Of course, there is not collective personality for the minister. McBurney, however, argues that ministers are particular in the same way: "(Ministers) learned in early childhood that they have more value if they didn't have needs... they find it difficult to admit to weaknesses... they find it difficult to get close to people, and they are frightened by revealing their dependency needs... People's ideas about God mirror their attitude toward their parents, especially their fathers. This is true in almost 100% of ministers I see." He also says that ministers suffer with really poor self-esteem: "Low self-esteem or self-image is the number one problem that affects ministers."

To be sure, there is no minister's personality, but ministers who get in emotional and family trouble will often reflect such thoughts. The same is true for the minister's mate, though she may to be more differentiated than her husband and is thus less reactive to developmental issues.

System “Defaults” For Growth For the Clergy Couple. 

Reading the above catalogue could make anyone depressed! Many (if not most) clergy marriages are highly satisfying to the both and are remarkably stable through complex social and family stressors. However, healthy couples (clergy or otherwise) do not come for counseling and marital therapy.

The following "defaults"  are designed to make a change within the overlapping systems of marriage and church. They are for the most part circular proposals; that is, they are not so prescriptive (“do this”). These proposals may be mildly controversial because they are designed to promote an inner re-examination; because they do not view the minister's burnout kindly; and because the assumption is that the minister needs to look after himself and stop waiting for circumstances to take care of him (he came to shepherd the flock, not for the flock to shepherd him).

#1. Decide as a couple that you will both take the stance of the sideline coach rather than the omini-competent professional. The sideline coach (if you watch hockey) is an interesting character. You see him questioning, changing, interrupting, being more "crazy" than his team. He is also supportive and affirming of his team and his fellow coaches. The best coaches tend to be cool and a bit aloof when too much craziness is damaging the over all mission. The side line coach is an excellent metaphor for clergy who tend to be too rescuing of those in the church while misusing the courtesies of the family. It is possible as well to adopt the same posture with extended family gatherings (e.g. Thanksgiving dinners at the in-laws).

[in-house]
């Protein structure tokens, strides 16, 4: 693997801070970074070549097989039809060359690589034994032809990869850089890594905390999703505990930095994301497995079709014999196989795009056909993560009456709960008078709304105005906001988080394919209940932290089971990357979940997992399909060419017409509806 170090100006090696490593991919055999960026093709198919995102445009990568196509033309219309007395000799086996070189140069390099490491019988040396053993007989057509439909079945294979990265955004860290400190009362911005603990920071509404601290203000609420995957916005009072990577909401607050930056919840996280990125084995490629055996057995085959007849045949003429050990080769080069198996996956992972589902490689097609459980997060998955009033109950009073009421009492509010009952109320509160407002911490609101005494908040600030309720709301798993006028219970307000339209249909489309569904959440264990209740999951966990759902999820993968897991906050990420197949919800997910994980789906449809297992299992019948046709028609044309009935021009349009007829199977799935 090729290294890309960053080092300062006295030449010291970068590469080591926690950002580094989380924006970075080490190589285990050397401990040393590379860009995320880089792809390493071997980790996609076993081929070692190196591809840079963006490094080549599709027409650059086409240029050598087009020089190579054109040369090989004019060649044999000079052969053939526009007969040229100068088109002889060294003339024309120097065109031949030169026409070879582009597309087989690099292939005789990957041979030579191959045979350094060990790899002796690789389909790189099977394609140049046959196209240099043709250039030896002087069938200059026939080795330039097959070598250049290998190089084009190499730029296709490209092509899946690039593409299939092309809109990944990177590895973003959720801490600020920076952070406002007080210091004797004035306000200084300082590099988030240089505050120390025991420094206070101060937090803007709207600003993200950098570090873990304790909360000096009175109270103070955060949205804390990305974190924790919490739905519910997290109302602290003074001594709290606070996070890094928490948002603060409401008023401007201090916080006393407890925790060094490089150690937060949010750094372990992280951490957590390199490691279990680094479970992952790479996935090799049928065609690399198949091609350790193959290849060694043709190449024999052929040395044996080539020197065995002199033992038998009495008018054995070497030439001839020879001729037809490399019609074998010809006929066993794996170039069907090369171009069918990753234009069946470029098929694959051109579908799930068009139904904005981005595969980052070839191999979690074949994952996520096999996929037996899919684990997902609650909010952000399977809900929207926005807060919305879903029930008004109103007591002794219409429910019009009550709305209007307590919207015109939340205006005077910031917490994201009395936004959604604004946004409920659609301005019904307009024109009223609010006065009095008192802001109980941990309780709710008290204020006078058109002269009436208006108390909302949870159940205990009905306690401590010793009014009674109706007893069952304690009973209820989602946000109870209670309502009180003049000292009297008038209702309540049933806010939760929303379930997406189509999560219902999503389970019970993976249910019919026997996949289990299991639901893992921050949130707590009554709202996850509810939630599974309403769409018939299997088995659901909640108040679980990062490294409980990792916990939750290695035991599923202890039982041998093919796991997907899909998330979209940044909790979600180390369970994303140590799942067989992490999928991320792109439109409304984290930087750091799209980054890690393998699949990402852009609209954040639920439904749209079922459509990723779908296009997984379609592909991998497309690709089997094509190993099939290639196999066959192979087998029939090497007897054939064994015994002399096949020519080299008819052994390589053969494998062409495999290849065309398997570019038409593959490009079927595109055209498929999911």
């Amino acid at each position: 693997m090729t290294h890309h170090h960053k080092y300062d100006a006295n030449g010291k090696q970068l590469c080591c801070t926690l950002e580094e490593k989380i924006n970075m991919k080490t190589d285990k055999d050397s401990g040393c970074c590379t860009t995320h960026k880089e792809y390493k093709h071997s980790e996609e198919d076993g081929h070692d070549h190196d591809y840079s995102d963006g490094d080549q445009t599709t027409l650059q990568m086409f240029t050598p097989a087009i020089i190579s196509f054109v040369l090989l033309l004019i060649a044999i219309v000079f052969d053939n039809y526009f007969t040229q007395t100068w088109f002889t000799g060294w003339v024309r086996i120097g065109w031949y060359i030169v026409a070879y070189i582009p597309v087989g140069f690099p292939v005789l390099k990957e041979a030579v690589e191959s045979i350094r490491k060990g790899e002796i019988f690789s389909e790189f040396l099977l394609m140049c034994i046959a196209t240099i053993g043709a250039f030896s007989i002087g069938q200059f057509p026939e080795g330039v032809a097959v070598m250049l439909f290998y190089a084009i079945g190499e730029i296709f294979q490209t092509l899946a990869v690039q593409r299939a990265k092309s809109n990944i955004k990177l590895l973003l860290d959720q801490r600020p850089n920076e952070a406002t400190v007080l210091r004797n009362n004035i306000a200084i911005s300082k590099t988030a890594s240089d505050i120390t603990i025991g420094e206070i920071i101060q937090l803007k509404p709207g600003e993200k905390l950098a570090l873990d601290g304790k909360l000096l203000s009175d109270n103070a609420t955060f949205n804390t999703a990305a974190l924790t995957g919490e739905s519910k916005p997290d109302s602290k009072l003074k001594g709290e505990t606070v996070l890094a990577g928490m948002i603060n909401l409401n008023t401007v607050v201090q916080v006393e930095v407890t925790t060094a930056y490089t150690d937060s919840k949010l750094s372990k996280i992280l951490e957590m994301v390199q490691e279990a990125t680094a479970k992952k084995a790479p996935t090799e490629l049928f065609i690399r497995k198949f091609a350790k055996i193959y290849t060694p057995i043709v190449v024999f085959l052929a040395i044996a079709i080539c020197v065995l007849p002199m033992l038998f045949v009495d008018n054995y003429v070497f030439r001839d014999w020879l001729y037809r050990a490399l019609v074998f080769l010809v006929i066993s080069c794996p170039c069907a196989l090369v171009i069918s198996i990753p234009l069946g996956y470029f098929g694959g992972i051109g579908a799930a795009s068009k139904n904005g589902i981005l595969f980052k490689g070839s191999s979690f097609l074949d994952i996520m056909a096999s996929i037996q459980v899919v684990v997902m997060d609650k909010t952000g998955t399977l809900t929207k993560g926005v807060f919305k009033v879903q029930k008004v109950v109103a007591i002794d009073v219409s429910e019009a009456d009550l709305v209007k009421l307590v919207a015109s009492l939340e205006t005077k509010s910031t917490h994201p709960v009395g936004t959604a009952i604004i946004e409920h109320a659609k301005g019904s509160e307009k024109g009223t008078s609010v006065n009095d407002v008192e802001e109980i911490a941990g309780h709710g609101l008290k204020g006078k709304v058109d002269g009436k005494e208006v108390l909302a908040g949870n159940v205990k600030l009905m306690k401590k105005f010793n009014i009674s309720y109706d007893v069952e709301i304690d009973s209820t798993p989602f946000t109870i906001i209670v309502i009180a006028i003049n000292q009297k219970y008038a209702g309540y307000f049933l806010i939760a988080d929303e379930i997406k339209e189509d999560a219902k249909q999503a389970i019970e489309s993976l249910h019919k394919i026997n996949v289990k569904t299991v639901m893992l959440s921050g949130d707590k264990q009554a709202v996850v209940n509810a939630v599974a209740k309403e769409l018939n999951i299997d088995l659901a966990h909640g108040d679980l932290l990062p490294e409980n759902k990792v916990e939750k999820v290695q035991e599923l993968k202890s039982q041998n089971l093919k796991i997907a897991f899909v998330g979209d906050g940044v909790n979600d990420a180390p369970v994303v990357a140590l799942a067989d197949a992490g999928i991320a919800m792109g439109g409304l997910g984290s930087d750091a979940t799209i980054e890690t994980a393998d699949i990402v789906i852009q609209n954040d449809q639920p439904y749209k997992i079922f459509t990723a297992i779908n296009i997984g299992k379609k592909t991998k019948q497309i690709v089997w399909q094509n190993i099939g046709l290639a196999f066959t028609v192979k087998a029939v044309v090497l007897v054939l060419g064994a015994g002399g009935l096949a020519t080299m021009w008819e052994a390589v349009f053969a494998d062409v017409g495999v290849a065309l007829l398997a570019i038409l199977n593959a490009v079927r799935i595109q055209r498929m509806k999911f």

#2. Model intimacy and immediacy ("I" statements help). Church leaders need to think of themselves as persons with ideas, feelings and beliefs that are their own. However, often clergy got caught as a public spokesman in representing the faith or the church, discounting their own convictions. Stop speaking for God, your spouse and your kids. Let them talk for themselves. "We" statements communicate that someone is fudging something.

#3. Make it one of your ministry goals to further differentiate from your family of origin ("it’s never too late to grow up"). This does not mean separate from your family or to reject what it is that is most valuable in their gifts to you. It means to sufficiently manage your emotions and habits to more autonomously decide the fate of your life and ministry. It means to learn to please God more than the inner workings of your history. Counseling can be very helpful here.

#4. Practice the power of “benevolent disinterest” in handling urgencies. This is the power of the nonanxious presence; not that anxiety is not experienced, but that life’s most important decisions are made when anxiety is less.

Members of the clergy often function as transformers in a psycho-spiritual electrical circuit as far as the church and family are concerned. To the extent that they are anxious, then, when the anxiety in the congregation saturates their lives, it becomes potentiated and feeds back into the congregational family as a higher voltage. By this time the anxiety has quite a zap to it. But to the extent that the clergy couple can recognize and “dial down” their own anxiety, then, they function as step-down transformers, or perhaps circuit breakers. In that case, the presence, far from escalating emotional potential, actually serves to diminish its "zapping" effect. The nonanxious presence of the clergy family to the congregational family has a healing effect